Women in the World Texas 2018
Women in the World returned to Texas on Monday, November 5, at the Dallas Museum of Art.
Literary legend Isabel Allende, the American-Chilean novelist who has sold more than 65 million books, been awarded the 2014 Presidential Medal of Freedom and will receive an honorary National Book Award this month, joined us onstage. She had a candid conversation with Women in the World founder Tina Brown that touched on the art of storytelling, the loss of her daughter and mother, her years of living in political exile, the "joy" of her divorce after 27 years of marriage, and her attempts at online dating at age 73.
Other notable figures who took the stage were two women who have been in the boiler room of American politics for decades: Minyon Moore, former CEO of the Democratic National Committee and director of White House Political Affairs, and Leah Daughtry, CEO of the 2008 and 2016 Democratic National Conventions as well as a preacher and political strategist. The first and often the only African-American women to wield such behind-the-scenes political power, they've written a new book called For Colored Girls who have Considered Politics. The panel also included Jara Butler, the political outreach director for the Senate campaign of Beto O’Rourke.The question of the night: Does the Democratic Party take women of color for granted. Here's how the experts weighed in.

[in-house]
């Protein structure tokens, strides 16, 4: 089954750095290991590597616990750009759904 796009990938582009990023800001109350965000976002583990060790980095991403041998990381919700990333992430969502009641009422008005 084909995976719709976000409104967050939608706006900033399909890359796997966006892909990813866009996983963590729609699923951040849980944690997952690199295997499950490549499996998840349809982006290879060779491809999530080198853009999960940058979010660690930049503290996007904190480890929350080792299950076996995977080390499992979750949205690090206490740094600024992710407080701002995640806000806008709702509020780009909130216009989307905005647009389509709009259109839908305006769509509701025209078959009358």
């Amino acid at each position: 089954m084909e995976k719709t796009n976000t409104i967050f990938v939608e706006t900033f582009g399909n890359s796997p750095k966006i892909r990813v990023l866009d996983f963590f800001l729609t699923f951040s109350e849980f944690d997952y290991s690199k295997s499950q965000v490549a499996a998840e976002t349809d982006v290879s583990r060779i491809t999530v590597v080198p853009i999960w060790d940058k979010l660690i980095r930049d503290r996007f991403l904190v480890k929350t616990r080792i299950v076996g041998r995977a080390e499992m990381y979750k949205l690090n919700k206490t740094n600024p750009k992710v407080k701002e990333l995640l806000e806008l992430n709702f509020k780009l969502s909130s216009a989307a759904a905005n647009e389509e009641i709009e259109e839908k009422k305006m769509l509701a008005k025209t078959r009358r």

We were also joined by Viktoria Vibhakar, a courageous whistleblower who has risked everything to shine a light on Australia’s refugee crisis, which is being called a humanitarian emergency with many of the child asylum seekers held in detention centers on the island of Nauru for five years now. The Australian government has ordered 650 refugees to be evacuated from the island, but those are only children and, as evidenced by the troubling stories she told onstage, Vibhakar's struggle for justice is bound to continue for the foreseeable future.
And lastly, Dallas businesswoman Paige Chenault, our new Women in the World/Toyota Mother of Invention, took to the stage to tell the audience about the company she launched -- and to receive her $50,000 Mothers of Invention grant from Toyota. After becoming a mother and envisioning the birthday parties she would throw for her daughter, Paige was inspired to host parties for children in homeless shelters, who are often never celebrated on their birthdays. Paige went on to found The Birthday Project which now hosts parties for homeless children in 14 cities.
In the video at the top of the page, watch highlights from the 2018 Texas Salon.
Visit womenintheworld.com to see past participants, and learn more about exciting programming updates.